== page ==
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Monday, July 8, 2013

Murfreesboro Checkpoint Video

I recently saw a Facebook conversation about the July 4th video of the kid in Murfreesboro who was stopped by strangers with uniforms on. To my understanding, he was just peacefully going about his business, not acting suspicious, not causing a problem for anyone, but just lucklessly happened upon a checkpoint at which armed men in uniforms were canvassing anyone passing by.

You can review the video here:

Here's what I wrote in response to the conversation:

I just read this entire thread. My thoughts might be a little different from everyone's thus far:

I have 100% empathy for the kid being bullied in that video and 0% empathy for the bully. Though I do have to say I would recommend to anybody to be as deferential as possible in any police encounter for your own physical and legal protection.

Not just to be nice as has been suggested above though. And not because it's no big deal to roll down your window because someone's a bully. I think bullying is a very big deal, and bullying by people with the kind of legally and socially privileged status that police have is especially egregious and socially destructive, indeed even (and all too often) deadly.

On that note, I've got to say I think media portrayals of cops are actually overwhelmingly and unrealistically positive, not the other way around. Multiple times a day, every day in the US, police armed to the teeth break down peaceful people's front doors, shoot their dog, and kidnap them to lock in a cage for owning a plant. I mean, come on. What more do you need? Police are dangerous bullies. It's inherent in what they do.

I feel a kind of deep burning shame and desperation when I watch interactions like the one in discussion between someone who is powerless and a bully. Even with the caveat that the cop messed up and should be punished, I can't cut him a little bit of slack and empathize that he's tired and overworked. I wouldn't cut a husband a little bit of slack and empathize that he's tired and overworked if he comes home from work and bullies his wife by snapping at her and bossing her around. I'd judge him pretty harshly in my mind.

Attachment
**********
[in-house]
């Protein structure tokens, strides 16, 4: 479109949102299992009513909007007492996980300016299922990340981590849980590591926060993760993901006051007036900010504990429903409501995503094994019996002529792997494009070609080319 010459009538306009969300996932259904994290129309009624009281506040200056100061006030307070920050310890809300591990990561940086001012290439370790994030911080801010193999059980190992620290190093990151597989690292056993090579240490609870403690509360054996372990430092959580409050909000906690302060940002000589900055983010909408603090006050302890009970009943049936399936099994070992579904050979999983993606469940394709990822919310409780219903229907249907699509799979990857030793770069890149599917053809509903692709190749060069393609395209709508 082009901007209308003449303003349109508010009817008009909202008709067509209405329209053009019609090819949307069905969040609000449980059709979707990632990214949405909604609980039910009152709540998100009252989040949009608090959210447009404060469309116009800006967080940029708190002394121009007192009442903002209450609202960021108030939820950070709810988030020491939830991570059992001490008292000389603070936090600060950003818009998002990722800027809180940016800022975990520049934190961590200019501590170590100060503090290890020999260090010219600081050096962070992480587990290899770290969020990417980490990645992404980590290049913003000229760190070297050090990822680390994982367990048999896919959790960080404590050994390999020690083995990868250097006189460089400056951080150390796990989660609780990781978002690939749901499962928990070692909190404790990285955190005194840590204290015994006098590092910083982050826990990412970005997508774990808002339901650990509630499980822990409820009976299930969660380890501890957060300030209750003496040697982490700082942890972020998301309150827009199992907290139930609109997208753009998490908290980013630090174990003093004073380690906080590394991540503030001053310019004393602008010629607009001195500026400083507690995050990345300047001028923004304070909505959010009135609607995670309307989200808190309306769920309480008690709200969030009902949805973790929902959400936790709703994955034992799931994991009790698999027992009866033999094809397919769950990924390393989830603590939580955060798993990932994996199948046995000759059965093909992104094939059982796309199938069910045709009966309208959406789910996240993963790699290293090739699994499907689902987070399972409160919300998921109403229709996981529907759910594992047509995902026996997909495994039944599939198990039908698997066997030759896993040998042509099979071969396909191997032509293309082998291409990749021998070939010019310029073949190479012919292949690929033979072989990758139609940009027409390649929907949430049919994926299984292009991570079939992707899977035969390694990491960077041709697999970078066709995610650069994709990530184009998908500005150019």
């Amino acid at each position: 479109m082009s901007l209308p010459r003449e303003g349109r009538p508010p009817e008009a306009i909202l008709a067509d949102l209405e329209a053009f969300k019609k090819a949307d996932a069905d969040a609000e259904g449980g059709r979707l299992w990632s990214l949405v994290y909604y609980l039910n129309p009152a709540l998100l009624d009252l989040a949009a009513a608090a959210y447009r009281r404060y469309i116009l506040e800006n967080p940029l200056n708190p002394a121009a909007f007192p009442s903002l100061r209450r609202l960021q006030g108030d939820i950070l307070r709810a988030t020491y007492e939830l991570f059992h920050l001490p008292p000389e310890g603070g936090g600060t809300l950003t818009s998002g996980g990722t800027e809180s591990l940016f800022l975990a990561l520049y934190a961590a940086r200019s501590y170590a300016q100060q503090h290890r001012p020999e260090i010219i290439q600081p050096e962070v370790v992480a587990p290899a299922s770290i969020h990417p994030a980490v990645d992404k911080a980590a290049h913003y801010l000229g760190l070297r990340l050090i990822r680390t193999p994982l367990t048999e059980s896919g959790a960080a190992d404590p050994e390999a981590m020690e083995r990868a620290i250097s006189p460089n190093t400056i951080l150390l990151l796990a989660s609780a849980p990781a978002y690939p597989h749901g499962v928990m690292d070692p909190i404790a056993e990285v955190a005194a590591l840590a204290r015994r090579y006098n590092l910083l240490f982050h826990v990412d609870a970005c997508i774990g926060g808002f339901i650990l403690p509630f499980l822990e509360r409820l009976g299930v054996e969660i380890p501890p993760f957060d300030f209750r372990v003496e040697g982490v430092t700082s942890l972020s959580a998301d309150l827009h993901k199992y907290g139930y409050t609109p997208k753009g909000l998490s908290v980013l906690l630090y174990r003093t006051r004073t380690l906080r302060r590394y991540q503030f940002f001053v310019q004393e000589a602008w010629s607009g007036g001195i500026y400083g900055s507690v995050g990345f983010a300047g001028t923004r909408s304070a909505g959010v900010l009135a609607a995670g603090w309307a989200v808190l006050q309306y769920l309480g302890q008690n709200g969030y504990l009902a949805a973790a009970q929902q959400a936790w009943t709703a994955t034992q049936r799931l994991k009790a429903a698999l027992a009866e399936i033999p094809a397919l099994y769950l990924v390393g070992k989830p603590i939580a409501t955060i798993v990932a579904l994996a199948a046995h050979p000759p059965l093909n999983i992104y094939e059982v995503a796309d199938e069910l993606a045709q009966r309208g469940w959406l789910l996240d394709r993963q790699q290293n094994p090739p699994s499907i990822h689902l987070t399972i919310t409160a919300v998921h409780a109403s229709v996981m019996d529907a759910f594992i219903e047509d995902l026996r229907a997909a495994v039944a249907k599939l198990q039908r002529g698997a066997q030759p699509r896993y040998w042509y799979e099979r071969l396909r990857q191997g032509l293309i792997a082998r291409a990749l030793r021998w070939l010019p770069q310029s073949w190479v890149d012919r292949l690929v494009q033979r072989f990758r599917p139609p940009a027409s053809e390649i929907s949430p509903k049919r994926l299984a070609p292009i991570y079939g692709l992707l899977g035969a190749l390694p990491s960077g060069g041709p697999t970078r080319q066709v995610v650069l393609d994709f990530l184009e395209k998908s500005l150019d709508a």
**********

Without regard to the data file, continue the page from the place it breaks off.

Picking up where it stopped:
And I'd say the power disparity between a normal person and a cop is much greater in society today than the power disparity between a woman and her husband. So the cop has to be held to an even higher standard of behavior. At least the wife can get up and leave the house if her husband bullies her and society won't judge her and she won't get in trouble with the law. The interaction is voluntary. If this kid had left the scene, things could have escalated even more. He was totally powerless. At the mercy of self-righteous brutes. It turns my stomach.

That said, the reason to be as deferential as possible to a cop is for your protection. Don't escalate a police encounter. Take off your sunglasses and hat, roll your window all the way down, say yes sir / no sir, don't get smart or sassy. Don't give a bully any reason to single you out for punishment. Just reinforce their feeling of power with some deference. I subscribe to the "Flex Your Rights" method for dealing with police that says you do have rights, but the time to flex them is not during a police encounter, but in court afterward if the cop encounter goes wrong despite your best efforts to keep it cool.

There's a great 38 minute video on this called 10 Rules For Dealing With Police:

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